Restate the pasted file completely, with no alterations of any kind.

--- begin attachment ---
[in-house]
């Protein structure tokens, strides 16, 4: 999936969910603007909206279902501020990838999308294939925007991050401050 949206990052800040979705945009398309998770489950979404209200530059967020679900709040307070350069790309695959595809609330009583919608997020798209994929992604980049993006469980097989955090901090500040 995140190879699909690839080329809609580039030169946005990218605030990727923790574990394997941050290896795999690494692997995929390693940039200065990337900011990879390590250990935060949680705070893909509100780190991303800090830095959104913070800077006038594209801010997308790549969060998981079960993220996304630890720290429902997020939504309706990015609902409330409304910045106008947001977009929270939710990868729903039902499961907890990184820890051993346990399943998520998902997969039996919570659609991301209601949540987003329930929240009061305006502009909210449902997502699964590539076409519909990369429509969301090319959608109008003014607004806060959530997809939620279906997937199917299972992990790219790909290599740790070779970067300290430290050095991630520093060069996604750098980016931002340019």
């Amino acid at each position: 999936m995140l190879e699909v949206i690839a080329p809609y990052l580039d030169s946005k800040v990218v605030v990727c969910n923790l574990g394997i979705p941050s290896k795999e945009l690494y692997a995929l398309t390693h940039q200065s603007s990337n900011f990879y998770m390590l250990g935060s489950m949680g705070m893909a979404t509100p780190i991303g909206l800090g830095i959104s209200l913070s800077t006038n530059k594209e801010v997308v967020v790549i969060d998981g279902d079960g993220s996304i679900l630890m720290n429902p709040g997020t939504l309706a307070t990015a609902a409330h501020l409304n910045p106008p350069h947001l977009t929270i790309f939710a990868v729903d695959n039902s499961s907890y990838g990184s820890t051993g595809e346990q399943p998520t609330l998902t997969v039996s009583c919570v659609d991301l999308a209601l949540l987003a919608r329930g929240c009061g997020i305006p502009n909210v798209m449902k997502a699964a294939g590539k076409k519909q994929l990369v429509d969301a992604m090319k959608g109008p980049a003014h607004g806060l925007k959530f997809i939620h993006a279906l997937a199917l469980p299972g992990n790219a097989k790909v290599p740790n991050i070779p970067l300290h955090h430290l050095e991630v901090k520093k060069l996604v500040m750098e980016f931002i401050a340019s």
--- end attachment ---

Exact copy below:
[in-house]
């Protein structure tokens, strides 16, 4: 999936969910603007909206279902501020990838999308294939925007991050401050 949206990052800040979705945009398309998770489950979404209200530059967020679900709040307070350069790309695959595809609330009583919608997020798209994929992604980049993006469980097989955090901090500040 995140190879699909690839080329809609580039030169946005990218605030990727923790574990394997941050290896795999690494692997995929390693940039200065990337900011990879390590250990935060949680705070893909509100780190991303800090830095959104913070800077006038594209801010997308790549969060998981079960993220996304630890720290429902997020939504309706990015609902409330409304910045106008947001977009929270939710990868729903039902499961907890990184820890051993346990399943998520998902997969039996919570659609991301209601949540987003329930929240009061305006502009909210449902997502699964590539076409519909990369429509969301090319959608109008003014607004806060959530997809939620279906997937199917299972992990790219790909290599740790070779970067300290430290050095991630520093060069996604750098980016931002340019």
């Amino acid at each position: 999936m995140l190879e699909v949206i690839a080329p809609y990052l580039d030169s946005k800040v990218v605030v990727c969910n923790l574990g394997i979705p941050s290896k795999e945009l690494y692997a995929l398309t390693h940039q200065s603007s990337n900011f990879y998770m390590l250990g935060s489950m949680g705070m893909a979404t509100p780190i991303g909206l800090g830095i959104s209200l913070s800077t006038n530059k594209e801010v997308v967020v790549i969060d998981g279902d079960g993220s996304i679900l630890m720290n429902p709040g997020t939504l309706a307070t990015a609902a409330h501020l409304n910045p106008p350069h947001l977009t929270i790309f939710a990868v729903d695959n039902s499961s907890y990838g990184s820890t051993g595809e346990q399943p998520t609330l998902t997969v039996s009583c919570v659609d991301l999308a209601l949540l987003a919608r329930g929240c009061g997020i305006p502009n909210v798209m449902k997502a699964a294939g590539k076409k519909q994929l990369v429509d969301a992604m090319k959608g109008p980049a003014h607004g806060l925007k959530f997809i939620h993006a279906l997937a199917l469980p299972g992990n790219a097989k790909v290599p740790n991050i070779p970067l300290h955090h430290l050095e991630v901090k520093k060069l996604v500040m750098e980016f931002i401050a340019s």